Lennis France, a member of Kingsport's Vietnam Veterans of America, visits with Scott County student Jesse Egan. Contributed photo.
GATE CITY — Last month, several local Vietnam veterans were invited to speak to students at the Scott County Career and Technical Center in Gate City about their experiences in the military.
Around a dozen or so members of the Vietnam Veterans of America — Chapter 979 in Kingsport took part in the event, which involved both of Rhonda Kilgore’s leadership classes at the school.
VVA member Lennis France, who helps organize the group’s forays into local schools, said the class was one of several dozen he and his fellow veterans have taught since they began paying visits to school campuses more than two years ago.
“We’ve done this in front of about 30,000 kids over two and a half years,” France said. “Our knees were knocking, and a lot of us felt like we were ready to puke the first time we did this. I’m serious. These guys were terrified.
“But once we got started and got to talking about it, we just kept having more want to come and participate,” he said.
Kilgore said the veterans, who represented all four branches of the military, were among the more anticipated guests she’s had talk with her students.
“In leadership I attempt to have an outside guest speaker each week because students need to see that we have leaders in all facets of our community,” Kilgore said. “From day one, this group wanted veterans to come speak. I received Mr. France’s name and when I booked them, he stressed to me they were coming to ‘teach’ and that no history textbook could give the students what they had to offer.”
On the day of their visit, the Vietnam veterans took over two classes, taking both groups of students on a first- hand recounting of a soldier’s life during the era when they served.
Several students enrolled in Kilgore’s class described the veterans’ stories and demonstrations as eye-opening.
“In general, I gained a lot of knowledge and respect for the veterans,” SCCTC student Dylan Kinkead said. “It made me realize what it would be like to be sent to war, willingly or unwillingly, at my current age of 17. I appreciate the time and effort they put into the event.”
Kinkead’s classmate, Solomon Cole, expressed similar gratitude for the veterans and their actions. “The way it affected me was their stories were different but they were all like brothers,” Cole said. “They would die for each other and they would go to war all over again no matter how much they didn’t want to.”
Kilgore added: “This group of veterans had a considerable impact on our students. We are grateful for their service then and their efforts now to educate our students by volunteering to speak and give of themselves freely and openly. We were blessed by them plain and simple.”
France said the experience of speaking to students has proven to be therapeutic for the veterans who take part.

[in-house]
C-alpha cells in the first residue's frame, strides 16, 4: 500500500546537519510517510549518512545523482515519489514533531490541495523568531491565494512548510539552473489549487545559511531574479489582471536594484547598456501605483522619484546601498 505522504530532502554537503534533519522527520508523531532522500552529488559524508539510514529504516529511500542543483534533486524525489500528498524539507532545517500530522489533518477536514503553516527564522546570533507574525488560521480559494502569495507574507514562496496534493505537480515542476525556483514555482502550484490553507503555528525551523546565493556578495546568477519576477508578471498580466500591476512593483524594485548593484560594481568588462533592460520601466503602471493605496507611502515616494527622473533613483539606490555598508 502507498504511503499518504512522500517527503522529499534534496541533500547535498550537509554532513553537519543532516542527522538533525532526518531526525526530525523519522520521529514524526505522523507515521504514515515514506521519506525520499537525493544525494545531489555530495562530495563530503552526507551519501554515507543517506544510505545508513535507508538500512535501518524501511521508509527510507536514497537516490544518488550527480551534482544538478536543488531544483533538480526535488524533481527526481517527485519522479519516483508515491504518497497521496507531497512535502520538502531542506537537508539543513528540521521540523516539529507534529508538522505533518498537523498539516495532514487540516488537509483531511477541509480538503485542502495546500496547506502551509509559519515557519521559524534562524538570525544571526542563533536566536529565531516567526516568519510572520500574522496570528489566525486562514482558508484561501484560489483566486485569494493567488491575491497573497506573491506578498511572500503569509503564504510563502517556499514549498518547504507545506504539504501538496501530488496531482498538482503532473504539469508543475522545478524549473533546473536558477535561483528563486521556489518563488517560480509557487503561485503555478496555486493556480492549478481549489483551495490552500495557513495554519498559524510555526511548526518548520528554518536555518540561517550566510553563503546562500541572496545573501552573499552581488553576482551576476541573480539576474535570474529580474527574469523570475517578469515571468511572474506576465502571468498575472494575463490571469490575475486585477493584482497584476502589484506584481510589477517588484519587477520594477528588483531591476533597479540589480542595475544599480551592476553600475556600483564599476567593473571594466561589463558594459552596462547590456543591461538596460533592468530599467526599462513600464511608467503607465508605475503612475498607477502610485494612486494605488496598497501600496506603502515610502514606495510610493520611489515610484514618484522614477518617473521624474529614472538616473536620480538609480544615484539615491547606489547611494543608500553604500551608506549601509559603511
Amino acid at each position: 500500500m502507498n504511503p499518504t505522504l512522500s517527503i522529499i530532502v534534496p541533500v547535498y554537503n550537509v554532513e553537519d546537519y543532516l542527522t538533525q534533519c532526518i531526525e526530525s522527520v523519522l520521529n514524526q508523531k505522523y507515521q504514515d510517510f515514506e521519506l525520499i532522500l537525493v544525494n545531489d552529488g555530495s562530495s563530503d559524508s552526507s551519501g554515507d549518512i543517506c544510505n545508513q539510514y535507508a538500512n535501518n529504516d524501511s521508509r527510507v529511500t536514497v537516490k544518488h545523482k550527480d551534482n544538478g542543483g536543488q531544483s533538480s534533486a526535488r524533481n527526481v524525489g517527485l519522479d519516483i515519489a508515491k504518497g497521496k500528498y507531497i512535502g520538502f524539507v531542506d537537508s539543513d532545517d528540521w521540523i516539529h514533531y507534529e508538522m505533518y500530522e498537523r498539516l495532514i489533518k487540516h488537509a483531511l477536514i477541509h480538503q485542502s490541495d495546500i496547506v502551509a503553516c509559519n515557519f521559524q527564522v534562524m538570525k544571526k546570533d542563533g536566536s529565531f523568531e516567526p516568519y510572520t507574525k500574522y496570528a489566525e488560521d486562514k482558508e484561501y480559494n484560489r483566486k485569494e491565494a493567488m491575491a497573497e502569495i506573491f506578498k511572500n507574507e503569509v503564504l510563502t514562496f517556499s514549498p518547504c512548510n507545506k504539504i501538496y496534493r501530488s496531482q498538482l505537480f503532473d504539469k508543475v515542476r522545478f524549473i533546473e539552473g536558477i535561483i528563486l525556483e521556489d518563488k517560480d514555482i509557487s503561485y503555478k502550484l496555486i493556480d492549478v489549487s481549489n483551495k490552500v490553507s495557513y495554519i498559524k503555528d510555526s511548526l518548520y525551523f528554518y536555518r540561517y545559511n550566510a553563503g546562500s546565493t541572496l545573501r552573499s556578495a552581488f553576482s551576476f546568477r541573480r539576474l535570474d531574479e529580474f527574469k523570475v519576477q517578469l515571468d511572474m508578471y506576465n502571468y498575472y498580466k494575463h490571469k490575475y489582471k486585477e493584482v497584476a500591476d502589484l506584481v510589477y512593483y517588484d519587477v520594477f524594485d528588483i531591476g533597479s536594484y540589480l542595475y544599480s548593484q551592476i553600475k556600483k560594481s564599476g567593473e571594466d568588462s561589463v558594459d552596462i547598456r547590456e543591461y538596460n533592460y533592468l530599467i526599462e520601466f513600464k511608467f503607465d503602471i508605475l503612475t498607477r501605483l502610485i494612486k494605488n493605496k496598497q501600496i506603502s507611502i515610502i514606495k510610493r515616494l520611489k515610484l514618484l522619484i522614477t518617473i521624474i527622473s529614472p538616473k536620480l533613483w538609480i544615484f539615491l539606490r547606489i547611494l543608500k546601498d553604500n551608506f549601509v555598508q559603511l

“I don’t know about us helping the kids, but the encouragement kids give us by just listening has really made a terrific impact on the Vietnam veterans,” France said. “A lot of the guys just really haven’t talked about it and now they are talking about it. ... There’s just so much of this stuff that nobody knows anything about.”
To help get their point across, France said VVA members who participate try their best to give students an in-depth lesson on the history and political climate surrounding the Vietnam War.
“We use a lot of statistics, maps, locations because the kids really have no idea about anything,” France said. “There’s just so much stuff we cover, from the presidents, like how President Carter issued pardons for (people who avoided the draft) and how the youngest person killed over there was 15 and the oldest was 62. But everybody does a different thing every time we go, no one has a set thing they do.”
Most of the students are surprised by the tales they hear from the veterans, France said.
France said the group, which has a rotating cast of members, has spoken to students of all ages, from high school seniors to children in elementary school.
“It’s not just high school kids,” France said. “We go to elementary schools, too. We try to break things down on their level, even first-graders. We just play with them and show them our equipment and those little kids really seem to enjoy it.”
Although France himself did not see combat while serving during the Vietnam era, he said those in the group who did find the recognition they receive from the children rewarding.
“They had no recognition when they came home, but I think now, even doing things in the schools, they’re getting recognition for what happened,” France said. “They’re ready to go and really excited about it and they feel like they’re making an impact, and I hope we are.”
France said members of the Kingsport VVA hope to take the positive impact their work has beyond the schools by helping veterans of wars in Iraq and Afghanistan open up about their experiences.
“One of our guys made a statement that everyone who has been to war has been wounded, you may not have been physically wounded, but you have been mentally,” France said.
“So we are also trying to work with the Iraq and Afghanistan vets because we don’t want them to feel left out. They’re coming home like the Vietnam vets, not wanting to talk about anything. So hopefully we can help break that barrier.”